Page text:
Advertising Practitioners Suffer From Lower Honesty Ratings Than Auto Mechanics

December 20, 2013

This article is included in these additional categories:

Promotions, Coupons & Co-op | Retail & E-Commerce | Staffing

Gallup-US-Views-on-Honesty-Ethics-in-Professions-Dec2013Apparently, American adults have very little trust in the integrity of advertising practitioners, according to survey results released by Gallup. Asked how they would rate the honesty and ethical standards of people in different fields, just 14% of respondents rated advertising practitioners as being in the “very high” or “high”  brackets; that was the 5th-lowest percentage of the 22 professions listed.  In fact, respondents were twice as likely to rate auto mechanics (29%) and bankers (27%) highly than they were to give the rating to advertising practitioners.

In a previous survey, Gallup had found that the advertising and PR industry had lower positive perceptions than numerous others, including the legal field and even the airline industry. The silver lining: youth were more likely to have a positive view of the industry than their older counterparts.

Prior to that, a survey from Adobe discovered that 53% of consumers believe that “most marketing is a bunch of B.S.” – and that those same respondents rated marketing and advertising as one of the least valuable professions to society.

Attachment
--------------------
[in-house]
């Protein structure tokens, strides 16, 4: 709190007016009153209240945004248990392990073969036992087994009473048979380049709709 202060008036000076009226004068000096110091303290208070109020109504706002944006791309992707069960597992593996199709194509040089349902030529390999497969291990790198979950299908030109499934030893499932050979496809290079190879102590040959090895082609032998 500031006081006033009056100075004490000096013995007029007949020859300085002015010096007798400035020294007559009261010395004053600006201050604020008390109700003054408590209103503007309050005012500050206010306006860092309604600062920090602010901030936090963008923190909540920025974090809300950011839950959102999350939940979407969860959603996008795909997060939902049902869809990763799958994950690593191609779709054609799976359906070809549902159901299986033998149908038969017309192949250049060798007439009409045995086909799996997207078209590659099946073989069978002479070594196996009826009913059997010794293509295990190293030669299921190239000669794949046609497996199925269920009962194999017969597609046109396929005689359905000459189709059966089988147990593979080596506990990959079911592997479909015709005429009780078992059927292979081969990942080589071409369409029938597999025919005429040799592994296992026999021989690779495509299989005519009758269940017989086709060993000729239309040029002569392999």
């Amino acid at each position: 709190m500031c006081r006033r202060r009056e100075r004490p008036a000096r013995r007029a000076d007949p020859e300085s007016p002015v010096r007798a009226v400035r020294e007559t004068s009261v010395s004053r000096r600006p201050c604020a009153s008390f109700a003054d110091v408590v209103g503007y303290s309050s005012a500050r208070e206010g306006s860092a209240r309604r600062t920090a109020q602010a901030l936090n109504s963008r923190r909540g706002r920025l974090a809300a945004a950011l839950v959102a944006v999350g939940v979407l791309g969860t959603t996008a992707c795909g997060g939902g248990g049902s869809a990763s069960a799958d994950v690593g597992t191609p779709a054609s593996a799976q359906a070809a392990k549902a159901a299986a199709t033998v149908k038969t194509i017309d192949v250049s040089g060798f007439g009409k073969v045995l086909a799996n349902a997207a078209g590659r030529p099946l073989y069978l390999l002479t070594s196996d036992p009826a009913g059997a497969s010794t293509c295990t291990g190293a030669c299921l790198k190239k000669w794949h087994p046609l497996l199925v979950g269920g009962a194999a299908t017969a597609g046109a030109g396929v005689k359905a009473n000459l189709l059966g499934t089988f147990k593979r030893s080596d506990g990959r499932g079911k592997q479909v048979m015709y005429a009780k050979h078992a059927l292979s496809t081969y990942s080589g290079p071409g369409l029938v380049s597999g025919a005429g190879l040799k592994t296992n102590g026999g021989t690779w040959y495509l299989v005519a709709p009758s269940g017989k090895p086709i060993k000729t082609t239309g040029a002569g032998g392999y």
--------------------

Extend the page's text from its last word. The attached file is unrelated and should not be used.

Consumer skepticism may explain why 7 in 10 American internet users responding to a recent survey from British marketer David Rawlings don’t believe that retailers’ pre-Christmas discounts are genuine.

About the Data: Results for the Gallup poll are based on telephone interviews conducted Dec. 5-8, 2013, on the Gallup Daily tracking survey, with a random sample of 1,031 adults, aged 18 and older, living in all 50 U.S. states and the District of Columbia.

For results based on the total sample of national adults, the margin of sampling error is ±4 percentage points at the 95% confidence level.

The retailer discounts survey was conducted via Google Surveys among 1,500 American internet users.

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